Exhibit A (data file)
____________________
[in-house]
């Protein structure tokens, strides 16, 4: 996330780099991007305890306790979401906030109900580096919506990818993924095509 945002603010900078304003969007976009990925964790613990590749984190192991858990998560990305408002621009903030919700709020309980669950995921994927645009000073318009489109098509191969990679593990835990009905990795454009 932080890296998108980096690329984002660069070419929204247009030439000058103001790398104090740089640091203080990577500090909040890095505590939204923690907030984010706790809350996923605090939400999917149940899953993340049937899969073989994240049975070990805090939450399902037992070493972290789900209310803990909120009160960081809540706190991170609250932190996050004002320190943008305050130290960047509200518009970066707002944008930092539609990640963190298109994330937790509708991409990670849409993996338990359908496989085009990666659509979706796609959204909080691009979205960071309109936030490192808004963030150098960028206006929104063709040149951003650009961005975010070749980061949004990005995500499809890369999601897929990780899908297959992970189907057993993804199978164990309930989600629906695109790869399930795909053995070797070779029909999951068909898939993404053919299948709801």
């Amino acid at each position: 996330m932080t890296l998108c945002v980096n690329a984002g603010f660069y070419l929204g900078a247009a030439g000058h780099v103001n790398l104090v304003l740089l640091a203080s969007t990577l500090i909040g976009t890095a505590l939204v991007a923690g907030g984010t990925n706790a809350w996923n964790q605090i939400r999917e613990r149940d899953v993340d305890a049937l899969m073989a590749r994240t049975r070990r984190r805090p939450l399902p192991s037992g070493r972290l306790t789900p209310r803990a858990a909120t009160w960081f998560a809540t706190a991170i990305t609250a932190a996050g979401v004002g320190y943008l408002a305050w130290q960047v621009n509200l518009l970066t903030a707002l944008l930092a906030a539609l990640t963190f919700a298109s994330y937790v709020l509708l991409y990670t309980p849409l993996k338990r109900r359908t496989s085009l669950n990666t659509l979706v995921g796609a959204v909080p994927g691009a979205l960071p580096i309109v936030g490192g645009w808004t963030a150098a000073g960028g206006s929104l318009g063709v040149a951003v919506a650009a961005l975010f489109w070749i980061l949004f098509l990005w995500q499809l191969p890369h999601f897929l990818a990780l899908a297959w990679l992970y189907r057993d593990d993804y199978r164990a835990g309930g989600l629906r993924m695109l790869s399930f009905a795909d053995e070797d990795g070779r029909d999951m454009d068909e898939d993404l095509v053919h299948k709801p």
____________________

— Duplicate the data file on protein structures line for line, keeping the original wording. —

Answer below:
[in-house]
């Protein structure tokens, strides 16, 4: 996330780099991007305890306790979401906030109900580096919506990818993924095509 945002603010900078304003969007976009990925964790613990590749984190192991858990998560990305408002621009903030919700709020309980669950995921994927645009000073318009489109098509191969990679593990835990009905990795454009 932080890296998108980096690329984002660069070419929204247009030439000058103001790398104090740089640091203080990577500090909040890095505590939204923690907030984010706790809350996923605090939400999917149940899953993340049937899969073989994240049975070990805090939450399902037992070493972290789900209310803990909120009160960081809540706190991170609250932190996050004002320190943008305050130290960047509200518009970066707002944008930092539609990640963190298109994330937790509708991409990670849409993996338990359908496989085009990666659509979706796609959204909080691009979205960071309109936030490192808004963030150098960028206006929104063709040149951003650009961005975010070749980061949004990005995500499809890369999601897929990780899908297959992970189907057993993804199978164990309930989600629906695109790869399930795909053995070797070779029909999951068909898939993404053919299948709801």
């Amino acid at each position: 996330m932080t890296l998108c945002v980096n690329a984002g603010f660069y070419l929204g900078a247009a030439g000058h780099v103001n790398l104090v304003l740089l640091a203080s969007t990577l500090i909040g976009t890095a505590l939204v991007a923690g907030g984010t990925n706790a809350w996923n964790q605090i939400r999917e613990r149940d899953v993340d305890a049937l899969m073989a590749r994240t049975r070990r984190r805090p939450l399902p192991s037992g070493r972290l306790t789900p209310r803990a858990a909120t009160w960081f998560a809540t706190a991170i990305t609250a932190a996050g979401v004002g320190y943008l408002a305050w130290q960047v621009n509200l518009l970066t903030a707002l944008l930092a906030a539609l990640t963190f919700a298109s994330y937790v709020l509708l991409y990670t309980p849409l993996k338990r109900r359908t496989s085009l669950n990666t659509l979706v995921g796609a959204v909080p994927g691009a979205l960071p580096i309109v936030g490192g645009w808004t963030a150098a000073g960028g206006s929104l318009g063709v040149a951003v919506a650009a961005l975010f489109w070749i980061l949004f098509l990005w995500q499809l191969p890369h999601f897929l990818a990780l899908a297959w990679l992970y189907r057993d593990d993804y199978r164990a835990g309930g989600l629906r993924m695109l790869s399930f009905a795909d053995e070797d990795g070779r029909d999951m454009d068909e898939d993404l095509v053919h299948k709801p």